RI Video Series [5]: How to Incorporate RI

Making changes, like introducing ESG to a portfolio, often require inertia. There needs to be a first step. So how do you gain consensus from stakeholders and determine what that first step should be? In this video, FEG Senior Vice President Tim O’Donnell shares several examples of how an organization can take the first step in implementing investment strategies with outcomes designed to maximize social and financial impact. He will also walk through one client's journey of integrating responsive investing in their portfolio construction process—from ESG integration to fossil fuel divestment.

Making changes, like introducing ESG to a portfolio, often require inertia; there needs to be a first step. That first step is often the hardest because there may not be a solid consensus of what that step should be. We often suggest, as a beginning, to define what success looks like to you. Why are you doing this? What do you hope to achieve? Then, give yourself permission to include responsive investing in your portfolio. That might require a revision to your investment policy statement, for example. Then, as a next step you may make the decision to include an ESG manager anytime you do a manager search, something kind of like the Rooney Rule. Or perhaps it's to start with adding an ESG manager to a portion of your equity sleeve. Maybe it's as simple as having a checking account at a local credit union.

Regardless of what form your first step takes, it should lead to an additional step. To give you an example, there's an organization that works with us with a very clear environmental mandate. 10 or 12 years ago, there was very little connection between the mission of the organization and how their dollars were allocated. The first step we proposed was to introduce an ESG specialist firm to manage a portion of the assets. Then, we systematically continued to add ESG managers until virtually the entire portfolio was managed by several ESG managers across most asset classes.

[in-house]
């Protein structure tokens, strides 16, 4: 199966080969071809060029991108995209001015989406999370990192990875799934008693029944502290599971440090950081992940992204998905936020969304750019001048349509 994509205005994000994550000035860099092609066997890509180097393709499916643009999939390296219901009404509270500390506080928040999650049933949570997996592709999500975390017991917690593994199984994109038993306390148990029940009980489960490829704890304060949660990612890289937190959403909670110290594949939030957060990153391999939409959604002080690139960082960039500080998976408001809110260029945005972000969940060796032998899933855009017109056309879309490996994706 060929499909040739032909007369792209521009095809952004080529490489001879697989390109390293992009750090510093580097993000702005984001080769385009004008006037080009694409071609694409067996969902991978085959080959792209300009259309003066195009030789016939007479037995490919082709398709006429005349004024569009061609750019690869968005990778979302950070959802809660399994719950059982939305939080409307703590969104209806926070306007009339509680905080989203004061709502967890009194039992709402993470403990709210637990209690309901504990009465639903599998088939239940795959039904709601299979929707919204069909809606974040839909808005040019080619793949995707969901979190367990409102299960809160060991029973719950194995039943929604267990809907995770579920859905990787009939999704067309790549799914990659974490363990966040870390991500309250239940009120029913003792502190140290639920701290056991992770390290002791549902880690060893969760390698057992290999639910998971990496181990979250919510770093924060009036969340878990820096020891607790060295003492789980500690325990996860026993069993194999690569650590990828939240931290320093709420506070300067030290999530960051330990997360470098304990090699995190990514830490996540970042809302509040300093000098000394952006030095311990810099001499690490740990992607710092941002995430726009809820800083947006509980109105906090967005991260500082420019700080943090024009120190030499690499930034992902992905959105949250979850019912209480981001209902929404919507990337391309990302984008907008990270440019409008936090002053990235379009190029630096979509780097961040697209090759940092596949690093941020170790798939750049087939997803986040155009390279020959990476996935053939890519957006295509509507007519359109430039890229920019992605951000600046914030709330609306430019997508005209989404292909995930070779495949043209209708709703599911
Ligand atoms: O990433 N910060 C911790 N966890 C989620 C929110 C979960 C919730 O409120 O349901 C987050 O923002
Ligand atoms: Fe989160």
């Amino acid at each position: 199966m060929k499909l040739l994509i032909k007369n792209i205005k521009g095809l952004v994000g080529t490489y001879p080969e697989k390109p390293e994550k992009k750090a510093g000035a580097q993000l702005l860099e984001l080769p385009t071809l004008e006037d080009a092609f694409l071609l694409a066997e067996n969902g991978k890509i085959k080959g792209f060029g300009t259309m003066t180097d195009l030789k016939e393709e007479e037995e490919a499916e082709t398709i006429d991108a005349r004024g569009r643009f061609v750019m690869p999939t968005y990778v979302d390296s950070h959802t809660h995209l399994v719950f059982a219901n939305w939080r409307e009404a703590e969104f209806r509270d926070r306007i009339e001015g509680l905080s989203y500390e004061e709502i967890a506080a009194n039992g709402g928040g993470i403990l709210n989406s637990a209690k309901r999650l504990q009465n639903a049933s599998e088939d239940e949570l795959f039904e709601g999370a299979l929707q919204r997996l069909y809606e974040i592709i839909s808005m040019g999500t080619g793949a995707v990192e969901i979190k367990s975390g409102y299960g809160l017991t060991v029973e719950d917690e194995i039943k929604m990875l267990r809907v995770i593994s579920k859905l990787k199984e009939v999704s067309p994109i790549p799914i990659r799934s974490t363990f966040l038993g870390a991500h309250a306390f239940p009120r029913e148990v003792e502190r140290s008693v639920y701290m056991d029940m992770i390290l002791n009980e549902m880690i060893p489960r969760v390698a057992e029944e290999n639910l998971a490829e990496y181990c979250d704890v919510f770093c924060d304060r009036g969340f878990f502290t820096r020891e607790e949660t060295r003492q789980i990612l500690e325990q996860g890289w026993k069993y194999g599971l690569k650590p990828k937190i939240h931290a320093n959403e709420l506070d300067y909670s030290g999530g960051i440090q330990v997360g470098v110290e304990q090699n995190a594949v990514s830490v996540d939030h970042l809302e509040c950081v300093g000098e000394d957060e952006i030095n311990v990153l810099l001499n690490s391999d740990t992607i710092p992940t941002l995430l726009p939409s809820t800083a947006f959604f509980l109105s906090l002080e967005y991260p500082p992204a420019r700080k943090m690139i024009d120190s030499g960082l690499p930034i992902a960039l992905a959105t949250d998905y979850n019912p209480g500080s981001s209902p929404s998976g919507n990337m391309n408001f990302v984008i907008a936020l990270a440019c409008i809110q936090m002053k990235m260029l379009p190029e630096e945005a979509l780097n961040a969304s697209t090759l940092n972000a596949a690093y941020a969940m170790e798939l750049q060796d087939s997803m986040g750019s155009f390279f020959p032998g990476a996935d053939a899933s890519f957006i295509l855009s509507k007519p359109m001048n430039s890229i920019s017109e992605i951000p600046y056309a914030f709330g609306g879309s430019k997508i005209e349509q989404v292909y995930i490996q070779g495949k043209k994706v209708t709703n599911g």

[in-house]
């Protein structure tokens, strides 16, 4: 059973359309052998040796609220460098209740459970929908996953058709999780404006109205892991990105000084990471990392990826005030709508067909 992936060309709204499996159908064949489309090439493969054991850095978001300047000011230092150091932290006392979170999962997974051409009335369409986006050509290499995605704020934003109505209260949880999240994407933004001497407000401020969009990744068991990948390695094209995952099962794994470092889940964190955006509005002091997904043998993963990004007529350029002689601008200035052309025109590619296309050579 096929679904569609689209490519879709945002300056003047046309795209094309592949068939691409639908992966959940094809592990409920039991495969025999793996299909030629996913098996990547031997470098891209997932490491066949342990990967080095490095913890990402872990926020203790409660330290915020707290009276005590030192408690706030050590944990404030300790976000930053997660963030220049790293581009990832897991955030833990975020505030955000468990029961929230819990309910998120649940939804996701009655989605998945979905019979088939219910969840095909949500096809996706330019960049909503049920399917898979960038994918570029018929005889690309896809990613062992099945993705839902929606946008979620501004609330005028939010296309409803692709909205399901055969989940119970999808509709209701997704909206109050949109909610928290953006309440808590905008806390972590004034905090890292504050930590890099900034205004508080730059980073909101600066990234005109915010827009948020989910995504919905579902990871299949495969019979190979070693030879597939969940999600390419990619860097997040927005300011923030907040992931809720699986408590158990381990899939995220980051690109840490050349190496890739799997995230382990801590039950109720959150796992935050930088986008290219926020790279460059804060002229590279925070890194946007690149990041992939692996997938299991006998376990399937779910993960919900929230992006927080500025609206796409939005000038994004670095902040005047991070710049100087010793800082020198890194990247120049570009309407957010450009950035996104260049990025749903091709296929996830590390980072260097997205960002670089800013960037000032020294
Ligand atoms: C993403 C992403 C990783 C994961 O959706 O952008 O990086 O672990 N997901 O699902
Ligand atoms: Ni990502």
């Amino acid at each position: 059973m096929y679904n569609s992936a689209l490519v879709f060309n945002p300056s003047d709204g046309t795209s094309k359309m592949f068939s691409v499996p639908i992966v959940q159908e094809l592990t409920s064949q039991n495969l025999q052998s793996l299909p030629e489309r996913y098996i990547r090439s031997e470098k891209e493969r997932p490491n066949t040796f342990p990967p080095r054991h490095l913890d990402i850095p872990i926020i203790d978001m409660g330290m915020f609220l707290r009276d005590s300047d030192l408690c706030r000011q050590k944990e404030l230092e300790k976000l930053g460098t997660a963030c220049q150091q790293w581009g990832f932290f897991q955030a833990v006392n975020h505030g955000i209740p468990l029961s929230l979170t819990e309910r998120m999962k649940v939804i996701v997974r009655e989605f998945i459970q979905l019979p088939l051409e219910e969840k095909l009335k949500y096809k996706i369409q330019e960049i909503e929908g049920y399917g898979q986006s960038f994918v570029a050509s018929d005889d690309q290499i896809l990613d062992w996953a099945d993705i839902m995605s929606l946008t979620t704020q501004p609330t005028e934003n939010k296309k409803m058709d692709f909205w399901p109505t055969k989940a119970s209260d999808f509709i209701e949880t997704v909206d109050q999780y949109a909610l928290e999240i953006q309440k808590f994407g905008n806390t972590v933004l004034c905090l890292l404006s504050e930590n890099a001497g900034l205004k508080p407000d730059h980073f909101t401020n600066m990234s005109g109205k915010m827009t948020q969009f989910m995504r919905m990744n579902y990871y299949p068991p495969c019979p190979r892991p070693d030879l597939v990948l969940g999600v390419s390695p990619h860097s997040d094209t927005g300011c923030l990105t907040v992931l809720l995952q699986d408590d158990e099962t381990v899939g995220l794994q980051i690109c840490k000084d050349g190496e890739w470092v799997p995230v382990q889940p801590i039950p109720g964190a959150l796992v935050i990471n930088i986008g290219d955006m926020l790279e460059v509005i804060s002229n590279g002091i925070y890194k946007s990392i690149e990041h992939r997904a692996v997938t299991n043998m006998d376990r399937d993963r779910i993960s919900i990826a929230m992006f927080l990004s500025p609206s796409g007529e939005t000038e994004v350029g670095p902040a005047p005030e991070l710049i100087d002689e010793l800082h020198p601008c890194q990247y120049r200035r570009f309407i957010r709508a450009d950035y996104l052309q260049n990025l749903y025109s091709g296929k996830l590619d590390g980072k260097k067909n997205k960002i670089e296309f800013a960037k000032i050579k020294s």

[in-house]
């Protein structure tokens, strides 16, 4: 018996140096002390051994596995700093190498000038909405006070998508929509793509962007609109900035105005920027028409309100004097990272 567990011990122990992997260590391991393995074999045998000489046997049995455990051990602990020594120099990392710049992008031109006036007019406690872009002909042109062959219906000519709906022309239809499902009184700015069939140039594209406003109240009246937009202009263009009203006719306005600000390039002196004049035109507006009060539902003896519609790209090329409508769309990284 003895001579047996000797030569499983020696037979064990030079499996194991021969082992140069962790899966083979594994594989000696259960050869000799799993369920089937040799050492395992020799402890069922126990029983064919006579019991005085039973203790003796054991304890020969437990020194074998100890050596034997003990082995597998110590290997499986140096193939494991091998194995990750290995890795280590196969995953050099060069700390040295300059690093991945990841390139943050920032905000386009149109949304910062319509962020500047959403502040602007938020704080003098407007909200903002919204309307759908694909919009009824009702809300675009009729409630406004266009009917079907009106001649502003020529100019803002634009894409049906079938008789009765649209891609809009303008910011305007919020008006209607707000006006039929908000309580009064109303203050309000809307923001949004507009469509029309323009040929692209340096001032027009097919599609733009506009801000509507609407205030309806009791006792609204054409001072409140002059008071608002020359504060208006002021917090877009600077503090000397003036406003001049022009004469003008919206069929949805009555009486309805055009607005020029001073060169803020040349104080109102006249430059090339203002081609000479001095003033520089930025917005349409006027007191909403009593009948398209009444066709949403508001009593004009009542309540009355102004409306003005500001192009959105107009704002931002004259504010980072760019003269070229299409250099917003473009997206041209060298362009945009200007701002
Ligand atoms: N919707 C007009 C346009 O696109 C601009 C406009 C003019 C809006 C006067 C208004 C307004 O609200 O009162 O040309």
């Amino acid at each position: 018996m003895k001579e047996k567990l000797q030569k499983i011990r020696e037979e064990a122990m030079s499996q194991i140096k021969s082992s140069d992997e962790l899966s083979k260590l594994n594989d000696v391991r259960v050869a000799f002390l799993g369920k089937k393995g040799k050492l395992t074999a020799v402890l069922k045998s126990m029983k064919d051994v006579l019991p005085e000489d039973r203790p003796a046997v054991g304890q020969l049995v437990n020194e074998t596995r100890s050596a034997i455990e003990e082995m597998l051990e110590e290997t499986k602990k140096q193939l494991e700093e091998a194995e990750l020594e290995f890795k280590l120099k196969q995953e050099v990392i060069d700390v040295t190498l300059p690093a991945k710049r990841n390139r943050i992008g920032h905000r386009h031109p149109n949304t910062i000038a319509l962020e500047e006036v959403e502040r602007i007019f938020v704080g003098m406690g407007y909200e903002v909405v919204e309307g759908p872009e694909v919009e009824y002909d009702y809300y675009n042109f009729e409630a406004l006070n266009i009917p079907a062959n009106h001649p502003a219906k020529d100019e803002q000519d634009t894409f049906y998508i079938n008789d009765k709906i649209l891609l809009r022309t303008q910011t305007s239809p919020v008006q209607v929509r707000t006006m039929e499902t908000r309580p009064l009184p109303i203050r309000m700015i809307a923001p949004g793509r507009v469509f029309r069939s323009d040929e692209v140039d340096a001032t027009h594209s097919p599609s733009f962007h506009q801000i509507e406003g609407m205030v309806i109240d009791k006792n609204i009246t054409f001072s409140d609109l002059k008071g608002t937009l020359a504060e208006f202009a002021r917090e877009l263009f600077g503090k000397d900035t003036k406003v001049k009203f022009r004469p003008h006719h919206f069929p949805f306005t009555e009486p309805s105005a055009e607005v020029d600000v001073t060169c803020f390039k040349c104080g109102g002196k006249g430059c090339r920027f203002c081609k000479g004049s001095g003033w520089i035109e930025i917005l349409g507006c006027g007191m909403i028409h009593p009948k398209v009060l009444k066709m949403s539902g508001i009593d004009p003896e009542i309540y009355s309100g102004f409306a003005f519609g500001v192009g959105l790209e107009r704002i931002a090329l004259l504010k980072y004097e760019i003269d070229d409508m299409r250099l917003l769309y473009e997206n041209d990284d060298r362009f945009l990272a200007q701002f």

The organization then opted to move toward fossil fuel divestment, and we worked with all of their managers to move out of their fossil fuels while simultaneously looking to find investments that were focused on positive environmental solutions. Now, that prompted making public and private investments align with the client's mission. Then, recently the organization began to tackle concerns surrounding gender and racial inequity. It's particularly at the crossroads of how poor environmental conditions affect economically disadvantaged communities.

Then, through those efforts the organization excludes investments that are contrary to the mission of the organization while maximizing investments that are aligned and truly moving the needle in terms of impact. But that didn't happen overnight and it didn't happen in one step. That organization went through the exact same decision process that many organizations are doing or contemplating doing. As comfort level and expertise grew and the first step was taken, there was the realization of, "Hey, we can do this. We're seeing financial return, the donor base likes what we're doing. We're seeing social benefit from what we're doing so what should we do next?"

It's that continuation along the implementation curve, with outcomes designed to maximize social and financial impact, so don't think of this as a major change of how you built your portfolio. Think of it as a logical evolution of portfolio construction and at each step you get to decide what to do next, plus there's no one single way. You can introduce these concepts in many different ways with your portfolio, which is great. There's no wrong answer. It gives you the flexibility to do this the way that's best for you. Be original but don't be afraid to ask for help. We've helped many organizations start their journey and we can help you too.


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